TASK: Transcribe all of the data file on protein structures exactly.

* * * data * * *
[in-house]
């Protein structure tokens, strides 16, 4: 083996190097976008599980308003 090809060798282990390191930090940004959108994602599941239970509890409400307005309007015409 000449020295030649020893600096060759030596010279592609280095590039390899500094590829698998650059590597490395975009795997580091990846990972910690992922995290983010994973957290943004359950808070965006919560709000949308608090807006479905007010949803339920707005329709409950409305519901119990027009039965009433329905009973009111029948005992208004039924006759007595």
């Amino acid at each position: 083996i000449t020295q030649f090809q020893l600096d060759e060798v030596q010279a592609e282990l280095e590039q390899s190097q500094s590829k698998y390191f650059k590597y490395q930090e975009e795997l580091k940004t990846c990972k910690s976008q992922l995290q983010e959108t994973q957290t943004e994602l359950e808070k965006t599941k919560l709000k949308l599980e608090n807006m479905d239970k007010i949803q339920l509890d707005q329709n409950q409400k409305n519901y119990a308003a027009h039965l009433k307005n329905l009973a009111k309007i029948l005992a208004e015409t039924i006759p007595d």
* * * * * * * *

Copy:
[in-house]
């Protein structure tokens, strides 16, 4: 083996190097976008599980308003 090809060798282990390191930090940004959108994602599941239970509890409400307005309007015409 000449020295030649020893600096060759030596010279592609280095590039390899500094590829698998650059590597490395975009795997580091990846990972910690992922995290983010994973957290943004359950808070965006919560709000949308608090807006479905007010949803339920707005329709409950409305519901119990027009039965009433329905009973009111029948005992208004039924006759007595």
């Amino acid at each position: 083996i000449t020295q030649f090809q020893l600096d060759e060798v030596q010279a592609e282990l280095e590039q390899s190097q500094s590829k698998y390191f650059k590597y490395q930090e975009e795997l580091k940004t990846c990972k910690s976008q992922l995290q983010e959108t994973q957290t943004e994602l359950e808070k965006t599941k919560l709000k949308l599980e608090n807006m479905d239970k007010i949803q339920l509890d707005q329709n409950q409400k409305n519901y119990a308003a027009h039965l009433k307005n329905l009973a009111k309007i029948l005992a208004e015409t039924i006759p007595d």